This project aims to understand how environmental signals translate into physiological changes in grapevines that result in changes in berry composition and in turn result in expression of terroir in wines.
The importance of terroir is twofold: First, it defines the style and quality of the wine. Second, it is a fundamental tool to position our wines in international markets. While management techniques can have a significant influence on vineyard performance, there is distinct variation in Shiraz wine style within and between Australian wine regions.
Shiraz terroir will be researched across a range of scales using selected sites and five to six potential sub-regions from the Barossa Grounds program.
At a national scale, simple canopy, environmental and fruit metrics will be assessed from individual sites in more than 20 regions that produce a full bodied premium Shiraz. These will be compared to unfinished commercial wine made from these sites.
At a regional scale, samples will be taken from more than 100 sites in the Barossa Valley. Vine, fruit and wine parameters that typify particular regions will be identified and related to the environment using GIS.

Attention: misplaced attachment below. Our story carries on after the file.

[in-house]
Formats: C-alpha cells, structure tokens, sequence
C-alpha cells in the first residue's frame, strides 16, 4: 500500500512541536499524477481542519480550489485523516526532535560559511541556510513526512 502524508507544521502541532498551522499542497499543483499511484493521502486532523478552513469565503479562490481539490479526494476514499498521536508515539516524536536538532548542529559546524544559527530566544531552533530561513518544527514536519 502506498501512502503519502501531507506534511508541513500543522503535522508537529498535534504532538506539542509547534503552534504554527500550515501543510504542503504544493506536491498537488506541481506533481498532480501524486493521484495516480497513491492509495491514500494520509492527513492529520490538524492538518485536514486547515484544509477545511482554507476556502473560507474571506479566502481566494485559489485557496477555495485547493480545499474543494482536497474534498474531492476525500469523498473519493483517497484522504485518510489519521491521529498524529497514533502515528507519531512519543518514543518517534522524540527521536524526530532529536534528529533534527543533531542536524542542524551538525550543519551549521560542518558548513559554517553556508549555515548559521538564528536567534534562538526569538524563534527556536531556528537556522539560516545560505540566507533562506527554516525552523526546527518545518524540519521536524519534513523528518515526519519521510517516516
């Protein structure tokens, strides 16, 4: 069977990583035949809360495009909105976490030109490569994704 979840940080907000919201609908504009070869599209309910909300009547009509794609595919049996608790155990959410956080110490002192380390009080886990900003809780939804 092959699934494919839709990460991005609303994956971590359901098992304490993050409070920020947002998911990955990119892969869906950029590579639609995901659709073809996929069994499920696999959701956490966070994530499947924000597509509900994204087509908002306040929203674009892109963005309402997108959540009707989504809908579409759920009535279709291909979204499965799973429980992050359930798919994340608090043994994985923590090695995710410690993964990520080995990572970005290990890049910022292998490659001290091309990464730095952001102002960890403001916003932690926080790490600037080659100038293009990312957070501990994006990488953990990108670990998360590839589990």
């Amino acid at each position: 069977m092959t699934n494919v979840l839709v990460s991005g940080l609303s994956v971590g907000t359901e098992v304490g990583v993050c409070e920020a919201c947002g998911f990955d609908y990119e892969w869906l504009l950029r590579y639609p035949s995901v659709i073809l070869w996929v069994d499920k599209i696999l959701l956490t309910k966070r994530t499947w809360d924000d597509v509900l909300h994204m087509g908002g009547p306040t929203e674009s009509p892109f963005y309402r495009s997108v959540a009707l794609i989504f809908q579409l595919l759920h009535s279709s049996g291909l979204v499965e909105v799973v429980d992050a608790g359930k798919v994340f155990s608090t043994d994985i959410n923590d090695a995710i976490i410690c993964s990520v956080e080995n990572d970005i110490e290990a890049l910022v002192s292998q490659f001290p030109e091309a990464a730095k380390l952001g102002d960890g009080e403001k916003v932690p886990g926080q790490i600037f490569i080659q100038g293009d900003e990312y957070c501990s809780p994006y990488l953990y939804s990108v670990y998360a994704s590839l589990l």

At the sub-regional scale ~20-25 sites will be selected and monitored in greater detail, including the weather, key soil physicochemical properties, soil moisture, phenology and canopy growth. Fruit will be sampled for maturity, yield and small lot winemaking. Wine descriptive analysis will be performed on small lot wines and compared to commercial wine. Fruit and wine will also be analysed for compounds relating to wine quality and style, which in turn will be related to the vine, and the environmental and sensory parameters.
Management interventions will be imposed on selected sites (~ 6) to determine the potential to optimise a sites terroir.
Grapegrowers, winemakers and wine brands can use this information to maximise the expression of terroir in wine to help secure a sustainable future for the Australian wine sector.
This project is one of two researching Australian Shiraz Terroir. View its partner project at Charles Sturt University here.